TheCrewStop, LLC was formed by competitive rowers and coaches who weren't satisfied with the status quo, and recognized the need for a better solution to protect the hands without compromising technique.
After three years of development and field testing, the final design that incorporated the unique aspects of both sweep rowing and sculling was approved.
Rowers from around the world have shared their stories with us and how much our gloves have helped enhance their overall rowing experience.
TheCrewStop: The Design
Here at TheCrewStop, we fully recognize the long-standing controversy about wearing gloves for rowing and the stigma against doing so, whether for sweep rowing or sculling. It is easy to understand why. No glove on the market was truly designed for our sport.
“No glove on the market was truly designed for our sport... None take into account the unique actions of the rower”
When in pain, rowers will try anything to deal with an injured hand. We have seen rowers wearing gloves designed for weight lifting, biking, golf, and even gardening(!)... the list goes on. None take into account the unique actions of the rower, especially the job of the drive and feathering hands in sweep rowing.
And then there is tape. Athletic tape, foam tape, Bandaid™, and various other combinations and wrapping techniques for keeping tape in place are all poor substitutions for a much needed solution.
Together with an Industrial Designer and a glove manufacturer, TheCrewStop began the design process. User requirements, user needs analysis, design concepts, prototypes, concept field-testing with rowers, refinement and more prototypes defined our methodology.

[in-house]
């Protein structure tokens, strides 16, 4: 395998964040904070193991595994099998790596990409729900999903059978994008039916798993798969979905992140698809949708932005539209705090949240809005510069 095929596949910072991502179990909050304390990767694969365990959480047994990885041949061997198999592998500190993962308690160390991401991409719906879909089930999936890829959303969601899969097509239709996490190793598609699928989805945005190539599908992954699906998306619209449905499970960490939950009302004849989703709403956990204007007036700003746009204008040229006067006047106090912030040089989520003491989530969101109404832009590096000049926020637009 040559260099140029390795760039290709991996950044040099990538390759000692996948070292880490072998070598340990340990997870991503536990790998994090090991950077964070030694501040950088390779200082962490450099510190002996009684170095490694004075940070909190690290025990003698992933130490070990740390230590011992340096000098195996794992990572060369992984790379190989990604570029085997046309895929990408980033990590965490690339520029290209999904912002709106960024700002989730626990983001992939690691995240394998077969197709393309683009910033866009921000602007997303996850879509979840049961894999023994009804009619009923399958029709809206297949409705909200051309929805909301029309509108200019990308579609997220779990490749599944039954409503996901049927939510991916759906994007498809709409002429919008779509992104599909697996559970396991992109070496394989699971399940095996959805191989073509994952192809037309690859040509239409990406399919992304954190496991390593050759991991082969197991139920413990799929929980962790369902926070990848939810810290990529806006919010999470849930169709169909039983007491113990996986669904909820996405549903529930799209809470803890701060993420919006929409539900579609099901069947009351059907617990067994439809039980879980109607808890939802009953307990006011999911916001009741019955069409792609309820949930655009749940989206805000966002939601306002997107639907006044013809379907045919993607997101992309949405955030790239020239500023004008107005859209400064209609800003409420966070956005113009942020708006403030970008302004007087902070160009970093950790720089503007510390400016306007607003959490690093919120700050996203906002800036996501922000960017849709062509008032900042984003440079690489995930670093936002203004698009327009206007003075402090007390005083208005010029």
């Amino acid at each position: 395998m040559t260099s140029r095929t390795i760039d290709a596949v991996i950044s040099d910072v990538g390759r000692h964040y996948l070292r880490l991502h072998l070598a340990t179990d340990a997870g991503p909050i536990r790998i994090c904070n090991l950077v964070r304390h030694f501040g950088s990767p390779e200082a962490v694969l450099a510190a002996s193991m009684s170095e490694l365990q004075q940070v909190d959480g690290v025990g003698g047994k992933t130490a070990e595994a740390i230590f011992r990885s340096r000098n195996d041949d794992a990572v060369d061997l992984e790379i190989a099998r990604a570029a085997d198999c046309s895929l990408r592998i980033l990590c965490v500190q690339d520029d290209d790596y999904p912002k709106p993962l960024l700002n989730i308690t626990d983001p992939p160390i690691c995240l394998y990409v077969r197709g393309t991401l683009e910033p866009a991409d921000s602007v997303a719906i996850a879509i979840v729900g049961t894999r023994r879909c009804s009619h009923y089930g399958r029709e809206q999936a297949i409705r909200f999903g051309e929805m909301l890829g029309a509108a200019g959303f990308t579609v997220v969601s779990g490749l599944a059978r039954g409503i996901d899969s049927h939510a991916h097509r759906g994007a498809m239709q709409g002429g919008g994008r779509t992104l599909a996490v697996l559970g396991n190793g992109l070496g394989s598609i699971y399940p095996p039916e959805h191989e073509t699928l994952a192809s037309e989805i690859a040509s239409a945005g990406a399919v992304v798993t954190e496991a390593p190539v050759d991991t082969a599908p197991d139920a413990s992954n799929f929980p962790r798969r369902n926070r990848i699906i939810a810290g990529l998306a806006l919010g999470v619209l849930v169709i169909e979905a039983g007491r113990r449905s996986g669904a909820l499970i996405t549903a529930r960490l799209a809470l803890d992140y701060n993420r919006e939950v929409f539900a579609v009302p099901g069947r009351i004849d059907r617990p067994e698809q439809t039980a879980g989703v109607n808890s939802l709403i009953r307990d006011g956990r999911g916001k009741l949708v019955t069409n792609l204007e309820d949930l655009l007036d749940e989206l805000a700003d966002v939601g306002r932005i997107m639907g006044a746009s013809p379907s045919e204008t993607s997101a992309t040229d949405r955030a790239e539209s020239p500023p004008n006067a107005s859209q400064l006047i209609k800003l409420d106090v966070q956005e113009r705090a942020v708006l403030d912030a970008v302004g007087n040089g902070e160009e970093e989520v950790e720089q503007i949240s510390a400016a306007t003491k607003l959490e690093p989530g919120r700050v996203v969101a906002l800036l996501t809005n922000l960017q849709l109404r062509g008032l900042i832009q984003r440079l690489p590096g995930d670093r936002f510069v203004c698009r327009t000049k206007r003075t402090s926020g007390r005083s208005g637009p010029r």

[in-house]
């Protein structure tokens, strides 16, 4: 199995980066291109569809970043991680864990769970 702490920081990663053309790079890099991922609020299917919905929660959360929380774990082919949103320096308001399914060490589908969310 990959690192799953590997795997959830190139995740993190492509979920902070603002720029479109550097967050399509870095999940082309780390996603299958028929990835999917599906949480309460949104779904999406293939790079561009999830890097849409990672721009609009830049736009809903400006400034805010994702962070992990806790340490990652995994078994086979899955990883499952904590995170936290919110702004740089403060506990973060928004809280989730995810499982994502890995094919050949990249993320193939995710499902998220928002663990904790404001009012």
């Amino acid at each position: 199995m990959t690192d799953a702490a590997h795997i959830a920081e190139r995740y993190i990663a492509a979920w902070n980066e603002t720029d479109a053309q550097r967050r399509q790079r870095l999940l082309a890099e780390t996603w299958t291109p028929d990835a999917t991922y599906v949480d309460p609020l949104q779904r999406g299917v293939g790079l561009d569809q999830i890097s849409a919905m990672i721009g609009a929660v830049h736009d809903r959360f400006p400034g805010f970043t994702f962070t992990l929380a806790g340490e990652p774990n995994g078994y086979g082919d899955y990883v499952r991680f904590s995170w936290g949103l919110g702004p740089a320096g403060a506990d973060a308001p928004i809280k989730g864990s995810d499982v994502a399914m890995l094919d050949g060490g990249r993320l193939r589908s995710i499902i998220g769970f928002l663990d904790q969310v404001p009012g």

We selected a material that is extremely lightweight with a lateral stretch (across the palm) to allow for a tight fit when closing the Velcro tab on the back of the hand. There is no elasticity longitudinally to prevent bunching of the material.
“We selected a material that is extremely lightweight... with a silicone pattern to promote a positive grip where needed”
Feathering hands were treated with a silicone pattern to promote a positive grip where needed. The palm surface of the drive hand remains smooth to allow the handle to rotate freely. As an added benefit, the silicone grip prevents slipping when the oar handle gets wet. We deliberately left the fingertips open so as not to inhibit the feel of the oar and provide a minimal look to the gloves.
“As an added benefit, the silicone grip prevents slipping when the oar handle gets wet.”
If you've ever had blisters, you know how distracting they can be. Psychologically, when you are focused on acute soreness, the quality of your rowing is diminished. The result is a compromise. Perfection can be elusive. No matter how well we think we row, there is always room for improvement. Why let a blister get in the way of that?